Roger II

Well-known member
A somewhat counterintuitive question/possiblity-would the situation going worse earlier on the Eastern Front force the position of Nicholas II and make his ineptitude so glaringly obvious early enough that he can be marginalized or pushed out by more capable figures in government before revolution breaks out? Or is that silly?
 

David Flin

Voila, a viola.
For 1915 being easier on the Russians, I think you left out one possibility: the French attacks, OTL mostly but not exclusively in Artois and Champagne, achieving more success and forcing the Germans to draw in reserve troops which would have otherwise gone on the Eastern Front. I can very well imagine why you did not include it: they were first-rate bungles, with the whole command suffering under its delusions that somehow 1914 had not erased.
I must admit, I overlooked the 1915 French attacks as a mechanism for drawing German troops from the East. My rough reasoning was that for the Germans to have needed to draw more troops away from the East, then the French attacks had to be more significant than they were, meaning a heavier series of attacks, which would have had ramifications for French casualty lists. The French going more on the defensive (aside from the political and economic implications of not pushing the Germans from the conquered territory) would have led to less, not more pressure on the Germans in the West.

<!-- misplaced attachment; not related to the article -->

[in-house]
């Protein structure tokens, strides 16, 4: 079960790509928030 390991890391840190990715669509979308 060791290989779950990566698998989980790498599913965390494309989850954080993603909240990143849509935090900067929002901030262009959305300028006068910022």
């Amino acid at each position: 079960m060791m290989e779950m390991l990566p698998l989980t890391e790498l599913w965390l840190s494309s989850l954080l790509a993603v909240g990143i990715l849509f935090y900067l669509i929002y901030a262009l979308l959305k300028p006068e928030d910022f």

That said, one could sketch out something:

More defensive posture by France (and Britain, although Britain was a secondary factor on the Western Front in 1915).
This leads to more German troops being available for use.
This leads to greater German objectives in 1915, and encourages them to try for too much in the East.
Russian troops pull back to shorter defensive lines with shorter lines of supply.
German troops try attacking ahead of their own lines of supply.
German troops suffer major defeat.

Russia is still going to lose a lot of troops and territory, but now it is the German troops trying to hold over-extended lines with dubious lines of supply in place.
 

David Flin

Voila, a viola.
A somewhat counterintuitive question/possiblity-would the situation going worse earlier on the Eastern Front force the position of Nicholas II and make his ineptitude so glaringly obvious early enough that he can be marginalized or pushed out by more capable figures in government before revolution breaks out? Or is that silly?
Not silly at all.

Of course, if this happens after he's taken personal command of the Russian forces, then there are consequences. He's been demonstrated to be incompetent; whoever has taken over has demonstrated themselves to be better suited, and will have the loyalty of the Army. We can see where this will go ...
 

Roger II

Well-known member
Hm-another Bloody Sunday, some more industrialization under the direction of the Tsar's government for whatever that actually is, continued assumption that the Revolution will happen in Germany or the UK, possibly butterfly effects on the SPD-Spartacist split depending on how the war goes for Germany(does the SPD come out looking better for sounding patriotic? does this delay the German Revolution and possibly incentivize a reunion of the SPD), maybe something with the left in the UK and France. Lenin may stay in Switzerland or wind up in Russia later and under other circumstances, and possibly the balance of power within the left has changed-either the Mensheviks are discredited, or the second crackdown makes it easier to paper over cracks between different factions.The question to me becomes if this happens if and when it becomes clear that Nicholas II was a symptom and not a cause.